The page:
Successfully saving for retirement requires dedication and self-restraint, but more than half the country admits to robbing their future selves in order to satisfy today’s spending needs, according to a new survey by MagnifyMoney. While the economic pressures bearing down on workers today make their actions understandable, the hard truth is that many Americans are turning an already-difficult task that much harder by tapping into their retirement savings early.

Key Findings

  • Approximately 52% of respondents admit to tapping their retirement savings account early for a purpose other than retiring: 23% have done so to pay off debt, 17% for a down payment on a home, 11% for college tuition, 9% for medical expenses, and 3% for some other reason.
  • About 29% say there are some scenarios where it is a good idea to withdraw money early from a retirement savings account.
  • Around 60% of respondents do not know exactly how much they have saved for retirement. Just 40% know the exact amount, while 45% have a rough idea, and 15% have no clue.
  • Almost 25% are unhappy with their retirement savings. 47% are happy with the amount saved, and about 28% are neither happy nor unhappy.
  • Finally, 27% have never thought about how much money they’ll need in retirement.

Why are Americans tapping their retirement savings early?

The two main reasons respondents cited for withdrawing money from their retirement savings are as American as apple pie: home ownership and personal debt. According to the survey, 23% of those making an early withdrawal did so to help pay down non-medical debt, while 17% needed the money for a down payment on a home.

Although the housing market appears to be cooling off compared to just a few years ago, a down payment on a home still requires a significant chunk of change — experts recommend a down payment equaling 20% of the total mortgage to optimize your mortgage payments.

Personal debt, from credit cards to student loans, remains a fixture of everyday economic reality for millions of Americans. In other words, the stressors that cause workers to raid their retirement funds don’t look like they will decrease appreciably in the foreseeable future.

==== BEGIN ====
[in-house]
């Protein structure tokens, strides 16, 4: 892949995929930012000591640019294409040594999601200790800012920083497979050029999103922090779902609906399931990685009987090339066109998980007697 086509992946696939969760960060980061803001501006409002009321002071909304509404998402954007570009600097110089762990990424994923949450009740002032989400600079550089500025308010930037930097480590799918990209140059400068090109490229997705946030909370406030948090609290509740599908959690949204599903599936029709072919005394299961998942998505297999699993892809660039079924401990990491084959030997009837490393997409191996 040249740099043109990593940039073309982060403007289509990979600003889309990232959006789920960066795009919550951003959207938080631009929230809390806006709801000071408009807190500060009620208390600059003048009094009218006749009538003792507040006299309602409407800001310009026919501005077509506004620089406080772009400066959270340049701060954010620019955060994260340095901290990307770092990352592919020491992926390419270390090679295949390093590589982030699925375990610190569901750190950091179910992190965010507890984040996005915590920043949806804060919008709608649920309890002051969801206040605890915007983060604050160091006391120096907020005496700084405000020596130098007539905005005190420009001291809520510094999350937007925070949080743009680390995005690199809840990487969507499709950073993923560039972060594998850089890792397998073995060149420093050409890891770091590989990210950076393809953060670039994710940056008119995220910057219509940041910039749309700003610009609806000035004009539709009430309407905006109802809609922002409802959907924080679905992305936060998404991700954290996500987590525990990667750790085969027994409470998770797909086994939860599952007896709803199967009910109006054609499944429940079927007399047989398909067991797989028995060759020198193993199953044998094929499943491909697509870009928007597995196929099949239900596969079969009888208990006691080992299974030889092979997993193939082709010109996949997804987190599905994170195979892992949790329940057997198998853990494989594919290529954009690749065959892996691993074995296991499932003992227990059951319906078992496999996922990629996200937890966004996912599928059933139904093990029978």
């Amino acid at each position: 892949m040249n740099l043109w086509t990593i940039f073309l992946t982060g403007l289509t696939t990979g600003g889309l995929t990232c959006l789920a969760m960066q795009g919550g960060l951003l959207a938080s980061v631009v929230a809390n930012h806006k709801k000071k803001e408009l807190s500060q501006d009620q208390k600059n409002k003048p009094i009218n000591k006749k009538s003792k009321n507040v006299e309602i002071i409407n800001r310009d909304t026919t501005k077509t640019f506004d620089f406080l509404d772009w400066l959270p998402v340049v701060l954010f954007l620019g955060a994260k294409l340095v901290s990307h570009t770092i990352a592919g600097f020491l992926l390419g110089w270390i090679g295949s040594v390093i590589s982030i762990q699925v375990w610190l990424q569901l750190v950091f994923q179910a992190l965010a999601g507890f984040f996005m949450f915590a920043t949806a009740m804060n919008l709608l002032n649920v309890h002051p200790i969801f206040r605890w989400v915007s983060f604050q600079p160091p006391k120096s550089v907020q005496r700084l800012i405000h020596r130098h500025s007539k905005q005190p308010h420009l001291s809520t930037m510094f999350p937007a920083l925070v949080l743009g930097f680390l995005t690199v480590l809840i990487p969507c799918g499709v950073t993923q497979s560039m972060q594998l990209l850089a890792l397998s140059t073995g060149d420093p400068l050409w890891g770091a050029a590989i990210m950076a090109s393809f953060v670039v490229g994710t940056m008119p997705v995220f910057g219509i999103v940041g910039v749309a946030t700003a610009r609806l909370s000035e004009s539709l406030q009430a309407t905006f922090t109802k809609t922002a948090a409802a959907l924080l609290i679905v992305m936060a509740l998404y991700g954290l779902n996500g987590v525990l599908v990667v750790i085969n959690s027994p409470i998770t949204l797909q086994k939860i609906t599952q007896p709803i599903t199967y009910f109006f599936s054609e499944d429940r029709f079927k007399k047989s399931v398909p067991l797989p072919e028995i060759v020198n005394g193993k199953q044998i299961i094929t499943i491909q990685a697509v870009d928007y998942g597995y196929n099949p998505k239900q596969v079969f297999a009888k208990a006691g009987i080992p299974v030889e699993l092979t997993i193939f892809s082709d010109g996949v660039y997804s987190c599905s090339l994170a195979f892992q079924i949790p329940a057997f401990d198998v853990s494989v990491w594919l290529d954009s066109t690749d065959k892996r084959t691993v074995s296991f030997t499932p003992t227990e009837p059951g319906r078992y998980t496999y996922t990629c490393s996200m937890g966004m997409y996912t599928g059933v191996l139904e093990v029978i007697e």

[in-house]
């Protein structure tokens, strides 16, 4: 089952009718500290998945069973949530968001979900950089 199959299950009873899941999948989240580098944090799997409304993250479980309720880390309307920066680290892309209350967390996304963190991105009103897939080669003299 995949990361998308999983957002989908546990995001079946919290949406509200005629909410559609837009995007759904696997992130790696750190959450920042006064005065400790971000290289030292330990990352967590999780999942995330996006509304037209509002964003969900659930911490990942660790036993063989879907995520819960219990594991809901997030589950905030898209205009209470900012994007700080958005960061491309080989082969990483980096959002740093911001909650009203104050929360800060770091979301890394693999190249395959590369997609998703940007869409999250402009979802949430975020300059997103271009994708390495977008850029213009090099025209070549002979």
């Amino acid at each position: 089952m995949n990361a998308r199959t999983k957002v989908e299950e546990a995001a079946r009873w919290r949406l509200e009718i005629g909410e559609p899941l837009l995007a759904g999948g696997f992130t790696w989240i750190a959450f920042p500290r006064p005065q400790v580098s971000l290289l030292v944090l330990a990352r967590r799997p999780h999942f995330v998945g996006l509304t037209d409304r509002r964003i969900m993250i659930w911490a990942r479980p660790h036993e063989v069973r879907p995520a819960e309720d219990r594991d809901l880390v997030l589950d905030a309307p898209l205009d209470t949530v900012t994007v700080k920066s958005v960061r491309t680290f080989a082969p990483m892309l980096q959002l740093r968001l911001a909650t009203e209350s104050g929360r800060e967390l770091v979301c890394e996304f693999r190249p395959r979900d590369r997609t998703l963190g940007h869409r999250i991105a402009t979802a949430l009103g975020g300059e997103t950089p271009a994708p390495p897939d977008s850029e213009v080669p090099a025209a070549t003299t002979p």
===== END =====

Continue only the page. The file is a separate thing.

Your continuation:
Which Americans are withdrawing money the most?

Breaking down the demographics, older savers are less likely to withdraw money from their retirement fund than younger savers. 54% of millennial savers say they’ve taken an early withdrawal from a retirement savings account, compared with 50% of Gen Xers and 43% of baby boomers. This stands to reason considering that many millennials have now entered the stage of life where they are getting mortgages, starting families and taking on bigger financial obligations while also being decades away from the traditional retirement age. Millennials are also more likely to say that raiding your retirement fund is justified under certain circumstances, as seen in the chart below:

Just one of many bad retirement savings habits

Tapping into retirement funds — whether an employer-sponsored 401(k) or a traditional IRA — before the appropriate age almost always comes with a financial penalty in the form of additional taxes and fees. What is more, you’re diminishing the principle that fuels the compound interest you need to meet your retirement savings goals.

Unfortunately the survey reveals early withdrawals are just one of the many bad habits Americans engage in when it comes to retirement savings. This list of less-than-ideal practices includes:

  • 35% of Americans are not currently saving for retirement. Of those who are, 37% started saving at age 30 or above, and 12% started saving when they were older than 40.
  • 60% of Americans do not know exactly how much they have saved for retirement. Just 40% know the exact amount, while 45% have a rough idea and 15% have no clue.
  • Nearly 1 in 5 Americans don’t contribute enough to their employer-sponsored retirement account to get the maximum company match. Maximizing a company match is one of  your best ways to maximize your retirement savings. Among those with an employer-sponsored retirement savings plan, just 17% of respondents contribute 10% or more of their take-home pay. Almost 5% contribute nothing at all, and nearly 6% are unclear about how much they contribute.

  • Approximately 42% of respondents have made the mistake of withdrawing their entire balance from an employer-sponsored retirement plan when changing jobs without rolling it over – and nearly 15% have done so more than once. A little more than 47% of millennials admit to this faux pas.

The most damning finding of all is that 27% of those surveyed have never thought about how much they’ll need in retirement. And while “ignorance is bliss” may hold true when it comes to some things in life, this expression should not apply to your retirement plans.

Methodology

MagnifyMoney by LendingTree commissioned Qualtrics to conduct an online survey of 1,029 Americans, with the sample base proportioned to represent the general population. The survey was fielded June 24-27, 2019.

Generations are defined as:

  • Millennials are ages 22-37
  • Generation Xers are ages 38-53
  • Baby boomers are ages 54-72

Advertiser Disclosure: The products that appear on this site may be from companies from which MagnifyMoney receives compensation. This compensation may impact how and where products appear on this site (including, for example, the order in which they appear). MagnifyMoney does not include all financial institutions or all products offered available in the marketplace.

James Ellis
James Ellis |

James Ellis is a writer at MagnifyMoney. You can email James here